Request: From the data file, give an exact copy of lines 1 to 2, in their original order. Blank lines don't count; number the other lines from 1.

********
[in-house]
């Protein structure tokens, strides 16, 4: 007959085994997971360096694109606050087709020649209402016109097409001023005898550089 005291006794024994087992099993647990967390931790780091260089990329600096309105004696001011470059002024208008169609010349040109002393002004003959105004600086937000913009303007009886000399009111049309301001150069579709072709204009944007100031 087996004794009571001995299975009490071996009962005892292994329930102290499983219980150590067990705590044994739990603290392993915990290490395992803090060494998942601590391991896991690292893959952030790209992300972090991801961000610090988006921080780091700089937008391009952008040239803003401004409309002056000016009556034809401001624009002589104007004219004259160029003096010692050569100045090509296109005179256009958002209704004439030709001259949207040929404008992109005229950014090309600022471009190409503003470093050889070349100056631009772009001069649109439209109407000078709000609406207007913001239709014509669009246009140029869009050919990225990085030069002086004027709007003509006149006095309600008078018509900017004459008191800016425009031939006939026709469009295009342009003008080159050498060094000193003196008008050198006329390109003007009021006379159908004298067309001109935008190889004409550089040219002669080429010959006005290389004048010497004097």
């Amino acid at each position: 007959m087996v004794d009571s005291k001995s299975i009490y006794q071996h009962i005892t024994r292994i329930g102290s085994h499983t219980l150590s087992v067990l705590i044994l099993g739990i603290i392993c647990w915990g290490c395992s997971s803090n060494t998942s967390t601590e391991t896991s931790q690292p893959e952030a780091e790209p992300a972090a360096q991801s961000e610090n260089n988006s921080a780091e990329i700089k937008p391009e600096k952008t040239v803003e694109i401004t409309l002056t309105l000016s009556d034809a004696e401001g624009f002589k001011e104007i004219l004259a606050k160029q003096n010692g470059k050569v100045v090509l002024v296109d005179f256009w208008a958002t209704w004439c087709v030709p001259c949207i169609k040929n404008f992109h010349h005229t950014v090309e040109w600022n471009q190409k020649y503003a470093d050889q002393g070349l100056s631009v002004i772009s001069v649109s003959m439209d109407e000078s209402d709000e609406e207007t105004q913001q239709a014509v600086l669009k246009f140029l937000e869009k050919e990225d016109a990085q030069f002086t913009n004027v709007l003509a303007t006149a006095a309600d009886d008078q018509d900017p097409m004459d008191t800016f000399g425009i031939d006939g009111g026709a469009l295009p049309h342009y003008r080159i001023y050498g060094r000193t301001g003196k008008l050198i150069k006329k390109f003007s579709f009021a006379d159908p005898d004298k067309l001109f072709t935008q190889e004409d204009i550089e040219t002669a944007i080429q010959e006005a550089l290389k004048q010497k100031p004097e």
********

[in-house]
């Protein structure tokens, strides 16, 4: 007959085994997971360096694109606050087709020649209402016109097409001023005898550089 005291006794024994087992099993647990967390931790780091260089990329600096309105004696001011470059002024208008169609010349040109002393002004003959105004600086937000913009303007009886000399009111049309301001150069579709072709204009944007100031 087996004794009571001995299975009490071996009962005892292994329930102290499983219980150590067990705590044994739990603290392993915990290490395992803090060494998942601590391991896991690292893959952030790209992300972090991801961000610090988006921080780091700089937008391009952008040239803003401004409309002056000016009556034809401001624009002589104007004219004259160029003096010692050569100045090509296109005179256009958002209704004439030709001259949207040929404008992109005229950014090309600022471009190409503003470093050889070349100056631009772009001069649109439209109407000078709000609406207007913001239709014509669009246009140029869009050919990225990085030069002086004027709007003509006149006095309600008078018509900017004459008191800016425009031939006939026709469009295009342009003008080159050498060094000193003196008008050198006329390109003007009021006379159908004298067309001109935008190889004409550089040219002669080429010959006005290389004048010497004097």